The bodies were spotted two weeks ago during a training flight in the area after recent warm weather melted some of the ice and snow in the debris field and exposed the remains, said Mount Rainier National Park spokeswoman Patti Wold.
But removal of the bodies was delayed because the area where the climbers fell is considered one of the most hazardous and unstable on the mountain, Wold said, due to rock and ice fall off Willis Wall and an increase in new crevasses in Carbon Glacier below
Mount Rainier park staff, working with personnel from Northwest Helicopters, developed a plan to mitigate the risk involved in retrieving the bodies from the highly dangerous location and carried it out Tuesday, she said.
A helicopter used a remote controlled grabber device mounted from a 100-foot long line. Eight park rangers participated in the planning and execution of the operation.
Authorities believe the six people in the climbing party fell 3,300 feet during their climb during the last week of May. During the initial search, crews found gear and detected signals from avalanche beacons buried in the snow at the top of Carbon Glacier at 9,500 feet. It's unknown whether a rock fall or avalanche was to blame for the fall.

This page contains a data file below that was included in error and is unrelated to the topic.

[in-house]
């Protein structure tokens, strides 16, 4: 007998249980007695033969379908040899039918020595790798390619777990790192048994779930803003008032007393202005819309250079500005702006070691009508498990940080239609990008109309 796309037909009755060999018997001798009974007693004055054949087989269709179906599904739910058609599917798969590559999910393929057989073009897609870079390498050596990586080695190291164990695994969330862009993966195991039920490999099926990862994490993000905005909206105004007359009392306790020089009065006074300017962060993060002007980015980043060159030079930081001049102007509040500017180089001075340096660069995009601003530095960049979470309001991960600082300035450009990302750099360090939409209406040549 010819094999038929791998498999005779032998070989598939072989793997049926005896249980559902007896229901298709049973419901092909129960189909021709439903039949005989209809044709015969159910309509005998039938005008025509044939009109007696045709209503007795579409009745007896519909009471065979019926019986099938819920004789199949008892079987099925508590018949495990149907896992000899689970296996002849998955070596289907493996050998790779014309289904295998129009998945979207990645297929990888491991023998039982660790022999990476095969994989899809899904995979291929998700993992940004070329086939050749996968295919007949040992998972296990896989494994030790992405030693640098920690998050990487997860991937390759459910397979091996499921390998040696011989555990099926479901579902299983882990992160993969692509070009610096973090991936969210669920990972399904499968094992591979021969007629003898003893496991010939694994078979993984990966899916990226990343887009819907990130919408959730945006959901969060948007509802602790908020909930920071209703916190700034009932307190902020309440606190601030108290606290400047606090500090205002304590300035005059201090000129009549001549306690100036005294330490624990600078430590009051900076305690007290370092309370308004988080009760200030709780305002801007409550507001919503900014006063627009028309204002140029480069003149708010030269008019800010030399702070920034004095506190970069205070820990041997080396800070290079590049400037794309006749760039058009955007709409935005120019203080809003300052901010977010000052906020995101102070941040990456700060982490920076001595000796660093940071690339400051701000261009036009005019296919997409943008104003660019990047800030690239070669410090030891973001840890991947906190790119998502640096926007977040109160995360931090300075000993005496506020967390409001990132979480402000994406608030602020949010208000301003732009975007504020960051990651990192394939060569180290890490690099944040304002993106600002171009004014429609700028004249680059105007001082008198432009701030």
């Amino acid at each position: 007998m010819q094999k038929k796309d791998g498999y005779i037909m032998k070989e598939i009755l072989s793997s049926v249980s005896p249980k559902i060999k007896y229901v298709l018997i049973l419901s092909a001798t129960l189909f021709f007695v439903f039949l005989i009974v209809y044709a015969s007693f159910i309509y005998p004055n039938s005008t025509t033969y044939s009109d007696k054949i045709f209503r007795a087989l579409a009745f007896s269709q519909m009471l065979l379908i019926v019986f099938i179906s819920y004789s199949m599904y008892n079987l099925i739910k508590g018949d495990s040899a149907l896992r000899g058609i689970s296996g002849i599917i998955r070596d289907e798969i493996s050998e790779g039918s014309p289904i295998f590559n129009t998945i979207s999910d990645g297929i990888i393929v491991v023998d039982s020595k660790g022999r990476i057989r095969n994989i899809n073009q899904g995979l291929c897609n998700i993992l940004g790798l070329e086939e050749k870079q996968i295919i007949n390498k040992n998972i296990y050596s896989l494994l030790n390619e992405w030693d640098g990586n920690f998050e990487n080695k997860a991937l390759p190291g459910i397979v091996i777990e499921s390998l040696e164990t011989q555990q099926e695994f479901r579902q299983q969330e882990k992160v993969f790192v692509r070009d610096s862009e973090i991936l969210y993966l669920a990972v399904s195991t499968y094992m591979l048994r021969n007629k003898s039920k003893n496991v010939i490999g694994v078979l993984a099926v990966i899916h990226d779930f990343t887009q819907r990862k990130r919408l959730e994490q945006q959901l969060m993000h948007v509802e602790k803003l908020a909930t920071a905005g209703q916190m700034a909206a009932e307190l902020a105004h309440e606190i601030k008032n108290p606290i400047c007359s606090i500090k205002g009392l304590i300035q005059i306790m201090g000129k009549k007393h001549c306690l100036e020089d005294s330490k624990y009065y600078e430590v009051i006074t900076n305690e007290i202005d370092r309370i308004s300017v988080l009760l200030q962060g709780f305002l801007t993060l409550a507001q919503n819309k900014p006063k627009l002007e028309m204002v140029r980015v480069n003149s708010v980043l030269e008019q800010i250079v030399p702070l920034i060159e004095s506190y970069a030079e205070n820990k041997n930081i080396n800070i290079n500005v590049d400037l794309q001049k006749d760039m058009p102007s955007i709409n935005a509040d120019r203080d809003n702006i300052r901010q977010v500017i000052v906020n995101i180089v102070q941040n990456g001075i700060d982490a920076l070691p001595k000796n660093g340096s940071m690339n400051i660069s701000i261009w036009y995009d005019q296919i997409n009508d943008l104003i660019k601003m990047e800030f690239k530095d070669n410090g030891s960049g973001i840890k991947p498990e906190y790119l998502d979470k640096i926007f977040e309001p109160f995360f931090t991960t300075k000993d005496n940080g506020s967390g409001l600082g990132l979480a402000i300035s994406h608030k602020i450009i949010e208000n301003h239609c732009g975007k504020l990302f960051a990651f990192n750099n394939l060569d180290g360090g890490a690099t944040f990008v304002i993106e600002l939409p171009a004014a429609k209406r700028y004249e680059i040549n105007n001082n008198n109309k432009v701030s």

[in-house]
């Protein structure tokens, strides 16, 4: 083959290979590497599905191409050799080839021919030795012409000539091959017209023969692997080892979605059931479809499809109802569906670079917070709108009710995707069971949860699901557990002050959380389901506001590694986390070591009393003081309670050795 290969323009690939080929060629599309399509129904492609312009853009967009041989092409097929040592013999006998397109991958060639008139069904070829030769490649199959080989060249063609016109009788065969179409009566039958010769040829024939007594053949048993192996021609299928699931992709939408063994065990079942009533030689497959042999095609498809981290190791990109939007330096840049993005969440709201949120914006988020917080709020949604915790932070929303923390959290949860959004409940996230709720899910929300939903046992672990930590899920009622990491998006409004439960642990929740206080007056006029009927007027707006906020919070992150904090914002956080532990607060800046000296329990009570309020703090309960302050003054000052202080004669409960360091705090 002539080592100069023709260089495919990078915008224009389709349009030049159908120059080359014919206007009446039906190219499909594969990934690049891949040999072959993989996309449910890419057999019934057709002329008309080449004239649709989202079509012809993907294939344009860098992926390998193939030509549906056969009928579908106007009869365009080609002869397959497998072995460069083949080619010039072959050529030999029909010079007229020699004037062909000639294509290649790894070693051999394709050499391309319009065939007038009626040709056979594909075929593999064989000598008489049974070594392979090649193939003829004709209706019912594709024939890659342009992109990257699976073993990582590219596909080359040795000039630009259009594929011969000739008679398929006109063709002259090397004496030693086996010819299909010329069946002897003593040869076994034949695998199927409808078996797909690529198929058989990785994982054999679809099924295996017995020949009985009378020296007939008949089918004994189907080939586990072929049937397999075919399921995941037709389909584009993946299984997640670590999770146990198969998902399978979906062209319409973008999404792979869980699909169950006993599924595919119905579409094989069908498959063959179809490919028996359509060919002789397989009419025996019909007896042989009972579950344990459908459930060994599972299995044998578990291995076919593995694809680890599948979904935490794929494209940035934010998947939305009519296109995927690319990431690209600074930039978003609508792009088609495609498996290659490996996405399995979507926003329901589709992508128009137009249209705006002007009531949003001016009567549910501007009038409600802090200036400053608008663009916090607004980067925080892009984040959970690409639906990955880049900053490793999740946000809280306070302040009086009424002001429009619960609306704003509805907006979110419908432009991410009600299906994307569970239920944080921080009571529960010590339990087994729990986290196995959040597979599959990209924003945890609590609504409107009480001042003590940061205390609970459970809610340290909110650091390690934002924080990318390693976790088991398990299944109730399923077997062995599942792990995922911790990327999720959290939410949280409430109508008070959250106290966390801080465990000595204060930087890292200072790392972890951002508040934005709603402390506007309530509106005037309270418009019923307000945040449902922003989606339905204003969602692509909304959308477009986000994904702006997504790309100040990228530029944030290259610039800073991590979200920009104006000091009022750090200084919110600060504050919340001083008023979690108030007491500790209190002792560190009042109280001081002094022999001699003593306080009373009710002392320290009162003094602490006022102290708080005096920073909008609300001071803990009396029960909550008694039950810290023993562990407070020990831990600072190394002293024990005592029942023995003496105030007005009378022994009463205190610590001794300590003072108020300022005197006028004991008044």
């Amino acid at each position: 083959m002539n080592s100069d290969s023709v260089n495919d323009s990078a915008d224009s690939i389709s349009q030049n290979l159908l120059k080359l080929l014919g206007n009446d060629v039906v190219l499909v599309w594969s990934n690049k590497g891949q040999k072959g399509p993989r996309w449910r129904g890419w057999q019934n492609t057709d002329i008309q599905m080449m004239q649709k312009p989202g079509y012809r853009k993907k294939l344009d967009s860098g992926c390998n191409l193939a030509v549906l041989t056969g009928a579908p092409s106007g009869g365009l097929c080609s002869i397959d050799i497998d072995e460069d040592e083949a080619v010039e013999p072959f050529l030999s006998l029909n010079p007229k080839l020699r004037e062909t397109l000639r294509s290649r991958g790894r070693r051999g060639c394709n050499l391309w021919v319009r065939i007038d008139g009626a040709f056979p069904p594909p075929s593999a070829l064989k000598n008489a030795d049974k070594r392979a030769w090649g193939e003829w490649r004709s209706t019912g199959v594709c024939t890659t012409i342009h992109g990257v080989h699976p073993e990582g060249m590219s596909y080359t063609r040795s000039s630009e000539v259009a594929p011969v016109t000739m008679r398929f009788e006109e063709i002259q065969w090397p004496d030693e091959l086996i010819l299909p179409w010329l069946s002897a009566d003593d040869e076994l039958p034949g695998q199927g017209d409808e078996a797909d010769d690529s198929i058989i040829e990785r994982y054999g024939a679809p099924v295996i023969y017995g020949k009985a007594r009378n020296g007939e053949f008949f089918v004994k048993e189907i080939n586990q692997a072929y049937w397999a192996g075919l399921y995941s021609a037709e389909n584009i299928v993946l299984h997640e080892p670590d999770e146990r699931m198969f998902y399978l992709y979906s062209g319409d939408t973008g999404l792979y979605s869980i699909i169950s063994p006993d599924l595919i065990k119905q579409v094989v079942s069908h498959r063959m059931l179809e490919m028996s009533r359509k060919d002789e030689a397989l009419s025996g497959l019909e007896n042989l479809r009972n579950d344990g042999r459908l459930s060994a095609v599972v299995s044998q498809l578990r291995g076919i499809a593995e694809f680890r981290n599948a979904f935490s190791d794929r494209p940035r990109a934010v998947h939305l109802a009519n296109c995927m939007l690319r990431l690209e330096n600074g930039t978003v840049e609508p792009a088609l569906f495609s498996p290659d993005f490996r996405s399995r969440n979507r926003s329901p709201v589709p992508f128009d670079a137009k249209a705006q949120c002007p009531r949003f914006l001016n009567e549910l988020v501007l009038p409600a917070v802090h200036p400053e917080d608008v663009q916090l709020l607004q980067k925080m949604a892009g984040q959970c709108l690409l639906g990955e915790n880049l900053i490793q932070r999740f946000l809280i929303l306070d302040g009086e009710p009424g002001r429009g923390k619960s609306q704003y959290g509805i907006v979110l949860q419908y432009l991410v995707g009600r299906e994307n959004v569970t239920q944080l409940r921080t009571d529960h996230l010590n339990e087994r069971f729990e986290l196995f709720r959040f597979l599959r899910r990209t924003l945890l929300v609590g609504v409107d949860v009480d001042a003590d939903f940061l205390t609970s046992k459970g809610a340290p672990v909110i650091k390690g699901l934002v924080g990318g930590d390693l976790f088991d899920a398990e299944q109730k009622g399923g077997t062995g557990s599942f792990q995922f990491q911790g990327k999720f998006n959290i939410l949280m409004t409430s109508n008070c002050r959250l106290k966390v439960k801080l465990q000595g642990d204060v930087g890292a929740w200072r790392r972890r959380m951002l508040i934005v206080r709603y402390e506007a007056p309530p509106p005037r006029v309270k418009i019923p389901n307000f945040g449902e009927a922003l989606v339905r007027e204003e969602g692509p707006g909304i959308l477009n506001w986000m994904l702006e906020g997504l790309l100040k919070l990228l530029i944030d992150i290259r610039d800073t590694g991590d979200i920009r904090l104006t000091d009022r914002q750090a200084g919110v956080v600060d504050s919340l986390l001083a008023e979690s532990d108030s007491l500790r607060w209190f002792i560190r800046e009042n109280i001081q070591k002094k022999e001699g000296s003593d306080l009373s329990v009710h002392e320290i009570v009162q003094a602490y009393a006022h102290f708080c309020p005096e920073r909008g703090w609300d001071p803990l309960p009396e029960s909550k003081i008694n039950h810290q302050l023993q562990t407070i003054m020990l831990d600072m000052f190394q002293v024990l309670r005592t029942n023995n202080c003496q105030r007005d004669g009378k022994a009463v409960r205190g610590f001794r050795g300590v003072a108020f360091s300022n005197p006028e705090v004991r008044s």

No signs of the other three missing climbers were encountered during Tuesday's retrieval operation.
The three bodies recovered are believed to be members of the missing party, and the Pierce County Medical Examiner will provide final identification, Wold said.
All six people were experienced climbers who were taking a technical, challenging route to the top of the 14,410-foot mountain southeast of Seattle. Known as the Liberty Ridge route, it is not currently being climbed due to unstable conditions caused by increased rock and icefall from warm weather, Wold said.
Last year, about 10,800 people attempted to climb Mount Rainier and only 129 used the Liberty Ridge route, according to park statistics. The vast majority use two other popular routes.
The missing climbers had traveled from as far away as Singapore, Minnesota and New York to ascend the glacial peak. Members of the group were Seattle-based Alpine Ascents International guides Matthew Hegeman and Eitan Green; Erik Britton Kolb, a 34-year-old finance manager at American Express, who had traveled from New York; Uday Marty, a vice president and managing director of Intel in Southeast Asia who was based in Singapore; Seattle mountain climber John Mullally; and Mark Mahaney, of St. Paul, Minnesota.